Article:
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Comics for Other Media

Greetings, Maniacs, and welcome to another week of The NoFly Zone! Last week, we talked about some of the mechanics and quirks of adapting comics for movies and televisionand the other way around. It was the usual art school stuff we like around here, about how you translate static images into moving pictures and the like. This week, we’re going to get into some even headier territory when we take on prose, video games, and even verse. Now, there have been a lot of prose adaptations of comics, most of it being superhero stuff. There are a lot of novels featuring Batman, Superman, SpiderMan, and the like. Some of them are original stories, and others are adapted from comics. Both 52 and Crisis on Infinite Earths were rewritten as novels in the past few years. If someone wears a blue costume in an image, we see it. It doesn’t need to be stated outright. It’s not just a comic by Garth Ennis or Warren Ellis. We’ve all seen wellwritten comics with bad art, and viceversa. They’re only responsible for the skeleton of a story and some snappy dialogue. If you can’t write prose, it shows immediately. If you suck, your readers will catch on quickly (unless it’s Twilight, which is apparently beyond reproach). But, any story can be good. Comics are great, but you can’t fill up every page with captions lest it become an illustrated novel. There are comics like this (David Mack’s work comes to mind), but they’re different than reading a series of sequential images with dialogue and limited descriptive passages. You either shine or fail. You can’t hide bad writing. A prose adaptation of a comic could, if done well, really elevate the experience by giving us a more internal look at the story. For a comic to cover a comparable amount of storytelling ground as a novel, it would have to be unrealistically longer. Imagine sound effects spelled out. Like all art, 99% of writing isn’t very good. A decent comic, when gracelessly transferred to prose, can expose the story’s shortcomings very quickly. Granted, publishers can always try original stories featuring comic characters, and then it’s anyone’s game. But, those aren’t really adaptationsjust original stories with comic characters. Regardless, prose doesn’t always have the same impact as striking images. It has other strengths that comics do not share this site (far be it from us to beat up on books), but in comics, things are intended to be seen and not described and imagined. Some mediums work with images and others with words. Some use both and we are meant to experience them that way. Neither is inherently inferior.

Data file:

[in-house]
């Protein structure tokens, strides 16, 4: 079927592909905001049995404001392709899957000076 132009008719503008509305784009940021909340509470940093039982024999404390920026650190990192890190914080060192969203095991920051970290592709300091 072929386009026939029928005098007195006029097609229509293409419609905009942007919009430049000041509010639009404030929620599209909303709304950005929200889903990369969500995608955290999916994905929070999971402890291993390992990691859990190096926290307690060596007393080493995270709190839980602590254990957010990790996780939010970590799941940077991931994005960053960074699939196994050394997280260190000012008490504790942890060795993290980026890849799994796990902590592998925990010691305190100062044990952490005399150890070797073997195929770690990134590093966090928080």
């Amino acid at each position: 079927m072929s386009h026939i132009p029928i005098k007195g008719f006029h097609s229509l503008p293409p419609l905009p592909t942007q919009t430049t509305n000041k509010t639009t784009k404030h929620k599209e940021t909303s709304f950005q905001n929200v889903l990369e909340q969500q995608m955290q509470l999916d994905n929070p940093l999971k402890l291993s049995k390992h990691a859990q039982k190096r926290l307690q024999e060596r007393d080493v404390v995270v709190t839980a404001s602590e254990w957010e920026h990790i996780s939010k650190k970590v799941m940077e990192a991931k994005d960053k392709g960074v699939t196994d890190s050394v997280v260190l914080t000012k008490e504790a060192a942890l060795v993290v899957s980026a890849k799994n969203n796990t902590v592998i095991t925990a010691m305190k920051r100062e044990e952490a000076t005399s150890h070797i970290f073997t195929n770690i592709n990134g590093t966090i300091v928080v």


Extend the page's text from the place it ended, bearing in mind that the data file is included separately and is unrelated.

The Other Way Around:

Comic adaptations of novels have become surprisingly popular in the past few years. Marvel has its Anita Blake books. Stephen King’s work has made its way to comicsincluding the fourth book of The Dark Tower series, The Stand, and The Talisman (which he cowrote with Peter Straub). The publisher Graphic Classics only adapts novels, short stories, and poetry (more on that later). It’s common enough in comics, going all the way back to Classics Illustrated. It’s fun to read them our world gem codes generator in that we like seeing the artist’s vision of the story, provided we can set our own aside for a bit. On the down side, a lot of booktocomic adaptations are painfully condensed. We’ve seen Dracula done in 48 pages and it wasn’t pretty. And, part of the enjoyment in reading a novel arises from the writing itself. The story doesn’t actually matter as much as the telling. It’s how you serve it to the reader. Comic adaptations too often take the skeleton of the story, illustrate it, and throw in some of the dialogue. It can be done well, but it’s best when the adaptation stands on its ownas if the original story hadn’t existed.

Video Games The Gist: